The blockchain-based data platform – Chainalysis – estimated that the total cryptocurrency value laundered in 2021 was $8.6 billion – 30% more than 2020. According to the company, though, such an increase is somewhat expected given the considerable growth of the asset class in the past year.
In its most recent report, Chainalysis informed that cybercriminals dealing with cryptocurrencies share one common goal: move their “ill-gotten funds to a service where they can be kept safe from the authorities and eventually converted to cash.”
In line with the industry’s rapid expansion in 2021, illegal operations involving bitcoin and the altcoins have also surged, the company noted. While in 2020, bad actors laundered $6.6 billion worth of digital assets, the number increased to $8.6 billion in 2021.
Nearly 17% of the $8.6 billion were transferred to Decentralized Finance applications, up from 2% in 2020. The report added that mining pools, high-risk exchanges, and mixers also saw significant growth in value received from illegal addresses.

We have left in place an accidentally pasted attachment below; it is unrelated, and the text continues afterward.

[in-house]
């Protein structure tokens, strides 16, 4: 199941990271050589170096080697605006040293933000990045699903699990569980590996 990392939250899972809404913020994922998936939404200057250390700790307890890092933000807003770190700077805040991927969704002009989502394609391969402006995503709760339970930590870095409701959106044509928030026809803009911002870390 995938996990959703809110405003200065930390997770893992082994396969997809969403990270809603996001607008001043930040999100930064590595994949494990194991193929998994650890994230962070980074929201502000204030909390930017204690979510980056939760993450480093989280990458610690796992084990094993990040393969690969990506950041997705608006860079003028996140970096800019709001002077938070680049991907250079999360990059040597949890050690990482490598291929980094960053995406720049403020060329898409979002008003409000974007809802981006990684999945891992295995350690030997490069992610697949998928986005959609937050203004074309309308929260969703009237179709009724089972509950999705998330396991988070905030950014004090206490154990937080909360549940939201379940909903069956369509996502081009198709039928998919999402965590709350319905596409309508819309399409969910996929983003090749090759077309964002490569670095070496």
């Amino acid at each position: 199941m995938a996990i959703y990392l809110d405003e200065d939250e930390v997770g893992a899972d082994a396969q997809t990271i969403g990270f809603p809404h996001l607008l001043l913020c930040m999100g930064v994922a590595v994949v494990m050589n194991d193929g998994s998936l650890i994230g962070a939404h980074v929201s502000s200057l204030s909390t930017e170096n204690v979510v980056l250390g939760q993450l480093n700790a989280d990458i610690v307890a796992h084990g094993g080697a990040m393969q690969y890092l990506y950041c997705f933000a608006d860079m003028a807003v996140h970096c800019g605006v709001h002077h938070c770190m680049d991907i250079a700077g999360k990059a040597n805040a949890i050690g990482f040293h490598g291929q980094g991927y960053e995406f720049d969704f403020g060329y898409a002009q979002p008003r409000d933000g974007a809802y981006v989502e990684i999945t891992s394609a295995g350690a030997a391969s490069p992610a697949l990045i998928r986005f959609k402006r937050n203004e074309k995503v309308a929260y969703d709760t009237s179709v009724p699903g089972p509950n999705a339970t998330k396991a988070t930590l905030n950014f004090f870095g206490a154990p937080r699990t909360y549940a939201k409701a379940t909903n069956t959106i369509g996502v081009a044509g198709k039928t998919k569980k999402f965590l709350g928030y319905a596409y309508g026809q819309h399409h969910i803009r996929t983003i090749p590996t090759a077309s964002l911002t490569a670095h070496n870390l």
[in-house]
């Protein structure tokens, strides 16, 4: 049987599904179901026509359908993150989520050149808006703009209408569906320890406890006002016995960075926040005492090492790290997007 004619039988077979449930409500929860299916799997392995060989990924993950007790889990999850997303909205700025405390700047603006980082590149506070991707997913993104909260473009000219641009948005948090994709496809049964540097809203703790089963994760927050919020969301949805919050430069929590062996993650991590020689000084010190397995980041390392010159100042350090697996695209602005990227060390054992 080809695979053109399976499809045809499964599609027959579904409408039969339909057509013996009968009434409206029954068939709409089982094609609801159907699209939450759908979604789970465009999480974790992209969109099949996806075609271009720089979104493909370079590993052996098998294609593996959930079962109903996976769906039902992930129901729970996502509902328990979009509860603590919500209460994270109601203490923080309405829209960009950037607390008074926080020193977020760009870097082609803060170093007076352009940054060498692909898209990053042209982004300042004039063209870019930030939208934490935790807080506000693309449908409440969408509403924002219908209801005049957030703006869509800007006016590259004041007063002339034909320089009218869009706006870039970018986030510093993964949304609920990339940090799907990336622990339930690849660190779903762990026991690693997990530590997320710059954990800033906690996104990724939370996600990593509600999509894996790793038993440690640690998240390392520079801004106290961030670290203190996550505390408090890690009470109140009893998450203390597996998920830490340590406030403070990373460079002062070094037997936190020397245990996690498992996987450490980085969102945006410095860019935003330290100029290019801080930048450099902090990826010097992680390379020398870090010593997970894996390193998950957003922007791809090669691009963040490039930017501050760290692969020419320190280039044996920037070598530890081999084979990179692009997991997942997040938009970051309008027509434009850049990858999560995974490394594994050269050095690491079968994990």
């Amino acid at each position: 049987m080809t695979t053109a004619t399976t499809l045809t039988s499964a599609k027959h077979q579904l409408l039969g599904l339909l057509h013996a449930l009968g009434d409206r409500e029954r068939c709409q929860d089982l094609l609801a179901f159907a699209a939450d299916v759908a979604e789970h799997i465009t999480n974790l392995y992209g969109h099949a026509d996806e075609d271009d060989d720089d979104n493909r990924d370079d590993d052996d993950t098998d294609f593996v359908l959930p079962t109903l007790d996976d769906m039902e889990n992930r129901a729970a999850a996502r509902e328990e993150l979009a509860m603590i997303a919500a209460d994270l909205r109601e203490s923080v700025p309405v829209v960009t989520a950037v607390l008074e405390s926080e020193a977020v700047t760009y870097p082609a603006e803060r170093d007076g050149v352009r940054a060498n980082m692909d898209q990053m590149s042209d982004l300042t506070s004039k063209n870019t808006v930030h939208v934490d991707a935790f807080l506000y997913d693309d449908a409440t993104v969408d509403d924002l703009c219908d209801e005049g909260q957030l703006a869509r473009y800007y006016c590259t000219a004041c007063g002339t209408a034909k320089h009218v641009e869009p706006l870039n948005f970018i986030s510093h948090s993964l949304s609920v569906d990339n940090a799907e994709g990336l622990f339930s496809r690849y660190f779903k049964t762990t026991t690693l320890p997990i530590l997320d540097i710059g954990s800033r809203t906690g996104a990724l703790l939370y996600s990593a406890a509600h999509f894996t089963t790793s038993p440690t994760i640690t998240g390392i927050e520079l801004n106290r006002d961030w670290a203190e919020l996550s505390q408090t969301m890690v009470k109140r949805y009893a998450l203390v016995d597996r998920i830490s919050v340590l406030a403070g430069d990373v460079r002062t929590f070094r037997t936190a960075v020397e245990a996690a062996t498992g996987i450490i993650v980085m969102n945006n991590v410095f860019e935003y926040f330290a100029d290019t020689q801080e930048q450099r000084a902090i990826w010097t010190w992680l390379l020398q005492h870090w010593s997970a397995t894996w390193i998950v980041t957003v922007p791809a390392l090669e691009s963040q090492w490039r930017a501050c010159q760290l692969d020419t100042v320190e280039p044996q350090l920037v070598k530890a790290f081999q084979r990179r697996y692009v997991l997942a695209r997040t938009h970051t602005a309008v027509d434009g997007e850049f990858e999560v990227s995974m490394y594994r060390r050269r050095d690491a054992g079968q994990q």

Chainalysis explained that these numbers account only for funds derived from “cryptocurrency-native crime,” including darknet market sales or ransomware attacks.
“It’s more difficult to measure how much fiat currency derived from off-line crime – traditional drug trafficking, for example – is converted into cryptocurrency to be laundered. However, we know anecdotally this is happening,” the company concluded.
Theft and scams remained the main type of cryptocurrency crimes in the past year. Wallets associated with theft sent nearly half of their stolen funds to DeFi applications – more than $750 million worth of digital assets in total.
This might be related to the fact that more cryptocurrencies were stolen from such protocols than any other type of platforms last year. On the other hand, scammers send most of their funds to addresses at centralized exchanges.
The Darknet market, terrorism financing, and ransomware were among the other leading forms of crimes in 2021. Similar to scammers, criminals operating in those sectors sent the majority of their funds to wallets at centralized trading venues.
It is worth noting that due to regulations like the Travel Rule, digital asset businesses in many nations had to conduct additional compliance checks and reporting to transactions exceeding $1,000 in value. Unsurprisingly, illegal addresses send a disproportionate number of transfers to exchanges just under that $1K threshold.
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